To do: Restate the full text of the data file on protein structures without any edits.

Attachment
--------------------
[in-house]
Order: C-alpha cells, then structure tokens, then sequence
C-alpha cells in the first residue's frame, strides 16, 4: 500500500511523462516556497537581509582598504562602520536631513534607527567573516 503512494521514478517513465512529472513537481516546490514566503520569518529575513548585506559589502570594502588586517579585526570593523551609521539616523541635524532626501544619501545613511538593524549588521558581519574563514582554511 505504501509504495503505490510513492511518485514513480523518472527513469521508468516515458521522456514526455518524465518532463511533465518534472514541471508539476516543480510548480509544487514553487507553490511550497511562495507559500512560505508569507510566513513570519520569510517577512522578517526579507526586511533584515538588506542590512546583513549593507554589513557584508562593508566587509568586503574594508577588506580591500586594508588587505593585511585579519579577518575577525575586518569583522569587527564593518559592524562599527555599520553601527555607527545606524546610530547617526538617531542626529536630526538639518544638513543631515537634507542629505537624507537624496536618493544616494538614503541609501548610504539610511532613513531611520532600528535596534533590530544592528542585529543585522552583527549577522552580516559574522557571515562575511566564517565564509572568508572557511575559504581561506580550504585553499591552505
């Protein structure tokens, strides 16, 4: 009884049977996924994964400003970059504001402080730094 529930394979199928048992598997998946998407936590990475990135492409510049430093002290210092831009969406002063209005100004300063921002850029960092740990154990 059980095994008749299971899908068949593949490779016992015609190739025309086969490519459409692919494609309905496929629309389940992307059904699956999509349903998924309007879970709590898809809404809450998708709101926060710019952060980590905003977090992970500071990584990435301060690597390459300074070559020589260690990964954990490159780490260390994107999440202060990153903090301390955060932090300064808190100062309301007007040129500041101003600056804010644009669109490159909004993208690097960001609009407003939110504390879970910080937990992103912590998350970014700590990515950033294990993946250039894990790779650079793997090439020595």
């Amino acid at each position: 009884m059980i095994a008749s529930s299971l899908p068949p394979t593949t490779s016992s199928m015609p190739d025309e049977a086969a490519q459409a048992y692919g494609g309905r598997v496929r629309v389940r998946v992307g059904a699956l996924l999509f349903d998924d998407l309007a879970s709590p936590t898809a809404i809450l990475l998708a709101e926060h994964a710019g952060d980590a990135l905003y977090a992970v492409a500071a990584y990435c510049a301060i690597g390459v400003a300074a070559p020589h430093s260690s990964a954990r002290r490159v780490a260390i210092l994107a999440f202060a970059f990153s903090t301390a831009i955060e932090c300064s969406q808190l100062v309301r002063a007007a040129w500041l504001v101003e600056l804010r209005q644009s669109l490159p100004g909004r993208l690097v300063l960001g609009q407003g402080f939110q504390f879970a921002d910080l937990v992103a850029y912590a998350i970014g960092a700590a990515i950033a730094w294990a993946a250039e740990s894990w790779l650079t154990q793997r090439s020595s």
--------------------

[in-house]
Order: C-alpha cells, then structure tokens, then sequence
C-alpha cells in the first residue's frame, strides 16, 4: 500500500511523462516556497537581509582598504562602520536631513534607527567573516 503512494521514478517513465512529472513537481516546490514566503520569518529575513548585506559589502570594502588586517579585526570593523551609521539616523541635524532626501544619501545613511538593524549588521558581519574563514582554511 505504501509504495503505490510513492511518485514513480523518472527513469521508468516515458521522456514526455518524465518532463511533465518534472514541471508539476516543480510548480509544487514553487507553490511550497511562495507559500512560505508569507510566513513570519520569510517577512522578517526579507526586511533584515538588506542590512546583513549593507554589513557584508562593508566587509568586503574594508577588506580591500586594508588587505593585511585579519579577518575577525575586518569583522569587527564593518559592524562599527555599520553601527555607527545606524546610530547617526538617531542626529536630526538639518544638513543631515537634507542629505537624507537624496536618493544616494538614503541609501548610504539610511532613513531611520532600528535596534533590530544592528542585529543585522552583527549577522552580516559574522557571515562575511566564517565564509572568508572557511575559504581561506580550504585553499591552505
């Protein structure tokens, strides 16, 4: 009884049977996924994964400003970059504001402080730094 529930394979199928048992598997998946998407936590990475990135492409510049430093002290210092831009969406002063209005100004300063921002850029960092740990154990 059980095994008749299971899908068949593949490779016992015609190739025309086969490519459409692919494609309905496929629309389940992307059904699956999509349903998924309007879970709590898809809404809450998708709101926060710019952060980590905003977090992970500071990584990435301060690597390459300074070559020589260690990964954990490159780490260390994107999440202060990153903090301390955060932090300064808190100062309301007007040129500041101003600056804010644009669109490159909004993208690097960001609009407003939110504390879970910080937990992103912590998350970014700590990515950033294990993946250039894990790779650079793997090439020595």
């Amino acid at each position: 009884m059980i095994a008749s529930s299971l899908p068949p394979t593949t490779s016992s199928m015609p190739d025309e049977a086969a490519q459409a048992y692919g494609g309905r598997v496929r629309v389940r998946v992307g059904a699956l996924l999509f349903d998924d998407l309007a879970s709590p936590t898809a809404i809450l990475l998708a709101e926060h994964a710019g952060d980590a990135l905003y977090a992970v492409a500071a990584y990435c510049a301060i690597g390459v400003a300074a070559p020589h430093s260690s990964a954990r002290r490159v780490a260390i210092l994107a999440f202060a970059f990153s903090t301390a831009i955060e932090c300064s969406q808190l100062v309301r002063a007007a040129w500041l504001v101003e600056l804010r209005q644009s669109l490159p100004g909004r993208l690097v300063l960001g609009q407003g402080f939110q504390f879970a921002d910080l937990v992103a850029y912590a998350i970014g960092a700590a990515i950033a730094w294990a993946a250039e740990s894990w790779l650079t154990q793997r090439s020595s």